Category Archives: Features

Food Choice: Why It Matters and Why It Doesn’t

Food choice has become a major political battleground in the public health fight against obesity. Since the 1970s, the prevalence of obesity and overweight have both increased dramatically. Though rates are now relatively steady, the NIH reports that more than two-thirds of American adults and about one-third of children are overweight. The first shots across the bow, as it were, in the fight a... Read More

Quantitative Easing: The Dawn of a New Age?


Every story begins with a new chapter and on June 19, 2013 began one such story. This was the story of an impending economic collapse— that of the emerging markets (EMs). The press conference then Fed Chairman Ben Bernanke held that day will forever be etched in our memories for it caused ripples, albeit financial, across the world.

However, what were ripples in the west ... Read More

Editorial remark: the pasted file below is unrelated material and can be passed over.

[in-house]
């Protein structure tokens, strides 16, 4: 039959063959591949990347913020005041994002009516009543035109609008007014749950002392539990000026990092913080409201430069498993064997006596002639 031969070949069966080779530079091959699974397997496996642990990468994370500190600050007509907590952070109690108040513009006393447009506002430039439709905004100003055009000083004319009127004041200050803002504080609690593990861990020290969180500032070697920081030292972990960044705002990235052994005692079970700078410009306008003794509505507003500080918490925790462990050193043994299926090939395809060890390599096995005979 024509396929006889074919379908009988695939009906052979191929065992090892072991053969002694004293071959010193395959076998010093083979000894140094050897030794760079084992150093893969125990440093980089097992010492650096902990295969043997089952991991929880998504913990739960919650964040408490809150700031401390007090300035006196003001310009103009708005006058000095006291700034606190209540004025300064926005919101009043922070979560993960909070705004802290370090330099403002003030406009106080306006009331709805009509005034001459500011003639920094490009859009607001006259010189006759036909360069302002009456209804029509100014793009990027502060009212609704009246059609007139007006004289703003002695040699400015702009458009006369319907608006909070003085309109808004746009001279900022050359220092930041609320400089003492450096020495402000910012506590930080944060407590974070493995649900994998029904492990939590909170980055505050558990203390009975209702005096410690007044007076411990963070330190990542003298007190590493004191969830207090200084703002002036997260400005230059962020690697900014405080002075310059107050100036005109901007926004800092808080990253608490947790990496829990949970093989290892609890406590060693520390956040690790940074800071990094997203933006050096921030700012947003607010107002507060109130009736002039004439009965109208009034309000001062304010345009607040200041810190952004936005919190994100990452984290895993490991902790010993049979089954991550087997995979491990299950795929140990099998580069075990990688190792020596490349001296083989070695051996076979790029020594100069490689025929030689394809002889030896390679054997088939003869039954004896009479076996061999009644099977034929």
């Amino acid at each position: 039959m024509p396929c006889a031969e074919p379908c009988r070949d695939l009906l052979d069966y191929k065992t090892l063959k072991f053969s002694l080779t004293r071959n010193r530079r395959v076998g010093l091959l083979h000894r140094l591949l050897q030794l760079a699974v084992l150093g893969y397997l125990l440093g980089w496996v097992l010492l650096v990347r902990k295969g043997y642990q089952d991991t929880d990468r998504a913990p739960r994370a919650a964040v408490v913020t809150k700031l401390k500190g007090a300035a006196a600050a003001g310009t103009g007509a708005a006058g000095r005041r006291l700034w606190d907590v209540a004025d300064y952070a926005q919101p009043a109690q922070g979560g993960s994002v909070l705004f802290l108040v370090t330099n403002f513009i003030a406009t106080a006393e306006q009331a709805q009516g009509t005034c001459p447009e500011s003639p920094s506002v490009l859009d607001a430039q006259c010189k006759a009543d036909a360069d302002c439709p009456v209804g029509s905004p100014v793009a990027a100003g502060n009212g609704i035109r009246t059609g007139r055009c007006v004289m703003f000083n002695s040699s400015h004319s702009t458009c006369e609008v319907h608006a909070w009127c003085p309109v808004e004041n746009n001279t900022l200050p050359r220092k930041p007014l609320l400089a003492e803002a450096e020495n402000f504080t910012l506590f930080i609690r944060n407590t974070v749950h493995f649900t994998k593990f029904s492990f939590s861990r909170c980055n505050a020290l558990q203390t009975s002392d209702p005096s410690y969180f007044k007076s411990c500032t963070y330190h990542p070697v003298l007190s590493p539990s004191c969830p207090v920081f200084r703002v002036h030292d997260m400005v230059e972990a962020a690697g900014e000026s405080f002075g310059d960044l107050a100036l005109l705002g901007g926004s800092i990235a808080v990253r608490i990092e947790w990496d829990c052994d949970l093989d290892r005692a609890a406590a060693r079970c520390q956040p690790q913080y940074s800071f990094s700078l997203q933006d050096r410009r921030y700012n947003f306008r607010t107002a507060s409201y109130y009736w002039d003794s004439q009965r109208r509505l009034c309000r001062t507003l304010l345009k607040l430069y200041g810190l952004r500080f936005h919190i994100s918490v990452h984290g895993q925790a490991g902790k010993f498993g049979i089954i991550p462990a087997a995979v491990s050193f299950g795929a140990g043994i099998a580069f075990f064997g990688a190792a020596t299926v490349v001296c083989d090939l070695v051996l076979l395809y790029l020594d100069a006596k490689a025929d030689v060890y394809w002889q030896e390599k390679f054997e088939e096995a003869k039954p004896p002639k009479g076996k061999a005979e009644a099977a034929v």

Jeb Bush: Education Reform in America


Jeb Bush served as the 43rd Governor of Florida from 1999-2007. He is the second son of former President George H. W. Bush and the younger brother of former President George W. Bush. Originally shared at the Foundation for Excellence in Education’s 2013 National Summit on Education in Boston on October 17, 2013.

As adults, we are responsible for the educational s... Read More

Editorial: The State of the Economy and Monetary Policy Solutions

This editorial is written by Justin Scott Katiraei, Ben Sprung-Keyser, Andreas Schaab, Eugene Wang, Asfandyar Nadeem, and Bob Wu. While serving as Co-Editor-in-Chief of this publication, Katiraei also works with his co-authors to represent the Harvard Economics Department at the Federal Reserve. Katiraei, Sprung-Keyser, and Schaab have been together ranked by the Federal Reserve System as F... Read More

The Paradox of Voting Revisited

Julian Jamison outlines why we vote, questions whether everyone should, and proposes ways to incentivize informed voting.

One of the classic problems in political economy (i.e. studying political science with the eye of an economist) is the paradox of voting: given the extremely insignificant chance that any individual vote will make the difference between one side’s winning... Read More